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Old 03-25-2023, 03:58 AM   #1
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Parking my new 5th wheel

I'm having my Vanleigh 42' Beacon 5th wheel delivered to our house today. So a couple of questions.

First, I will never tow it. It will be professionally towed this summer from our house in Fl to Michigan where it will stay at a lot we own in an RV park. I will have it towed to and from nearby storage each summer.



It will reside at our house in FL for 3 months before being moved to Michigan. It will be sitting on sand and dirt. Do I need chocks and if so which do you guys recommend. I intend to keep it level with the jacks and the AC on during its stay at our house. Once we move it to Michigan it will be on a concrete pad.



Do I need a tripod? I've seen some 5th wheels that have a tripod but they have generally been on location for some time. Any need for a tripod? When in Michigan the 5th wheel will be on the same spot for 4 months at a time.



Thanks for your guidance and wisdom.
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Old 03-25-2023, 04:53 AM   #2
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I see no value in a tripod, especially on a concrete pad. You may find it valuable to add additional jacks along the frame if you have too much bounce in the trailer.
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Old 03-25-2023, 05:59 AM   #3
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[QUOTE=timjet;6454894]I'm having my Vanleigh 42' Beacon 5th wheel delivered to our house today. So a couple of questions.

First, I will never tow it. It will be professionally towed this summer from our house in Fl to Michigan where it will stay at a lot we own in an RV park. I will have it towed to and from nearby storage each summer.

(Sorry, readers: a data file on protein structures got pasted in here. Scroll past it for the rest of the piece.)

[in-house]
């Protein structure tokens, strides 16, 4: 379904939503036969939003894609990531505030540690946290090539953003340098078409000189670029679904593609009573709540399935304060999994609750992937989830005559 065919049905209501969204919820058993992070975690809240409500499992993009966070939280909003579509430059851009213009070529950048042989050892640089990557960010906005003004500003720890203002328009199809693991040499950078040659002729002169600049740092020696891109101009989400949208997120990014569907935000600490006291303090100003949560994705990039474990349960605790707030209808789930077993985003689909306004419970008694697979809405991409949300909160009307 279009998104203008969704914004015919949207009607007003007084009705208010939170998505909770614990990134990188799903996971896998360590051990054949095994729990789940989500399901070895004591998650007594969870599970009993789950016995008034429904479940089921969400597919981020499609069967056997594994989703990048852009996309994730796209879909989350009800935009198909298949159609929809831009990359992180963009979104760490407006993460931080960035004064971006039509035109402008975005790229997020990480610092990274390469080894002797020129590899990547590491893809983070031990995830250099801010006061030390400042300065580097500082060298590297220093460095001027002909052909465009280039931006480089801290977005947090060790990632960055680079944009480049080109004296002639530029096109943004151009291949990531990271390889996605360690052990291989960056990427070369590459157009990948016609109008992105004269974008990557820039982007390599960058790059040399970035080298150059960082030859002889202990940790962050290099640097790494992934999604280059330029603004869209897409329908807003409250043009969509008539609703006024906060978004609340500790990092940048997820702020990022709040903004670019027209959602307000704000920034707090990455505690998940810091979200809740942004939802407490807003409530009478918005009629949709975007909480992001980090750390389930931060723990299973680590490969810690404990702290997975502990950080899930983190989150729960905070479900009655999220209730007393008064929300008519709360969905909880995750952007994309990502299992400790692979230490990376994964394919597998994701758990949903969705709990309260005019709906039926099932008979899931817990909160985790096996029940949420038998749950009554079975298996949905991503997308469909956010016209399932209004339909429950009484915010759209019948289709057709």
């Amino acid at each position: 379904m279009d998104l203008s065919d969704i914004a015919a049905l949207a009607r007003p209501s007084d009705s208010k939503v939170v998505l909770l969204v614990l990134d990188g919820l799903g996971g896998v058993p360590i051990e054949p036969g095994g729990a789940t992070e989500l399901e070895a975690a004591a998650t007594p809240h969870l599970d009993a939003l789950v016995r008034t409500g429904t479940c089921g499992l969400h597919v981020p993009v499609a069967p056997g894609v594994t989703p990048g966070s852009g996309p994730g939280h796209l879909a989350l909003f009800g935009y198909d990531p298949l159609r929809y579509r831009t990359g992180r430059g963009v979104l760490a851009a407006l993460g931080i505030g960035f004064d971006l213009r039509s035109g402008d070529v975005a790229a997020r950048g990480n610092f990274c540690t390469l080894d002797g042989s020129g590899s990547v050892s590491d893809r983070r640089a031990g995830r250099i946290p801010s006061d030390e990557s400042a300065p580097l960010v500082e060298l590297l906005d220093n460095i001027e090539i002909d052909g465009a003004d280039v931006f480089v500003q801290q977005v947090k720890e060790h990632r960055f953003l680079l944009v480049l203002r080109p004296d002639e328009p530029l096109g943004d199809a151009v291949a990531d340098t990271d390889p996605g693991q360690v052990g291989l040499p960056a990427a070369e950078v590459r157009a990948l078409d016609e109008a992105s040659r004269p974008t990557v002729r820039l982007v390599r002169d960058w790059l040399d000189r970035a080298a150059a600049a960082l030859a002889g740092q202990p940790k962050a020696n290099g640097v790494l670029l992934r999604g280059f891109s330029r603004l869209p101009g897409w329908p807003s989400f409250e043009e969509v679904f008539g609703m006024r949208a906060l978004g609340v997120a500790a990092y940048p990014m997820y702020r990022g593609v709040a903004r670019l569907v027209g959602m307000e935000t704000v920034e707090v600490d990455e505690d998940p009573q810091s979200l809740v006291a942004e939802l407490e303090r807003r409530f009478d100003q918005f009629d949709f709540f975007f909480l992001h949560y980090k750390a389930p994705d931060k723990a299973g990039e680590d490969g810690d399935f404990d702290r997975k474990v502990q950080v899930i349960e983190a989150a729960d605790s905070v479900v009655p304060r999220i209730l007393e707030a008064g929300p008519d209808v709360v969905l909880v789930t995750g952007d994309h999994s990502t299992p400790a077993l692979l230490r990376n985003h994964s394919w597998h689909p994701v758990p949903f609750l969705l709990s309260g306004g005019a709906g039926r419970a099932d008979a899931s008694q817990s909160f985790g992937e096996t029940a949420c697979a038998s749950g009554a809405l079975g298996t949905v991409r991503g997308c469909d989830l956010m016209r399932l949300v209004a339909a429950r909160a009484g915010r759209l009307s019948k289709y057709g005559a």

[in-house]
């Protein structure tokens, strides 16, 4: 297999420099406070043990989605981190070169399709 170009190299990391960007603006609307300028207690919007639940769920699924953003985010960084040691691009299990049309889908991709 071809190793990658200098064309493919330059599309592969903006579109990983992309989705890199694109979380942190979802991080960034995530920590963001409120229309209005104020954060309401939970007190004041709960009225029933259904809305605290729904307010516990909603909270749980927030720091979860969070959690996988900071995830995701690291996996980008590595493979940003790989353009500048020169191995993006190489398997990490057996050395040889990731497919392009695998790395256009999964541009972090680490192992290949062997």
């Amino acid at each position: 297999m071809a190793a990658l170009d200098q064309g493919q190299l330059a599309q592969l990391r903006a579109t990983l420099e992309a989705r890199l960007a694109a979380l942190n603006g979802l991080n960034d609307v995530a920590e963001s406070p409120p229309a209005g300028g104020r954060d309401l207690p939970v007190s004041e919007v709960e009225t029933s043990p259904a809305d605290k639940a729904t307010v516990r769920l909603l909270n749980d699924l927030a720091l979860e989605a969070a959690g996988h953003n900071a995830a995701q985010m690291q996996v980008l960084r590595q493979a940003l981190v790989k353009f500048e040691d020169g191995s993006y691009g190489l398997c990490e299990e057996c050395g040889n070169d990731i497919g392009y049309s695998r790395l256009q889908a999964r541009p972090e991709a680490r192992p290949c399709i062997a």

It will reside at our house in FL for 3 months before being moved to Michigan. It will be sitting on sand and dirt. Do I need chocks and if so which do you guys recommend. I intend to keep it level with the jacks and the AC on during its stay at our house. Once we move it to Michigan it will be on a concrete pad.




Looks as if you are going to be in the long term storage category. For me when storing or parking for more than three months;

I use four jack stands one each under leaf spring U bolts, get the wheels barely off the ground so they can be rotated occasionally, keeping the bearings evenly lubed and moisture build up between the tire and concrete/ground. In your case on sand a section of 12 x 12 inch board would act as a platform for the jack stand bases.
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Old 03-25-2023, 04:16 PM   #4
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Quote:
Originally Posted by timjet View Post
It will reside at our house in FL for 3 months before being moved to Michigan. It will be sitting on sand and dirt. Do I need chocks and if so which do you guys recommend. I intend to keep it level with the jacks and the AC on during its stay at our house. Once we move it to Michigan it will be on a concrete pad...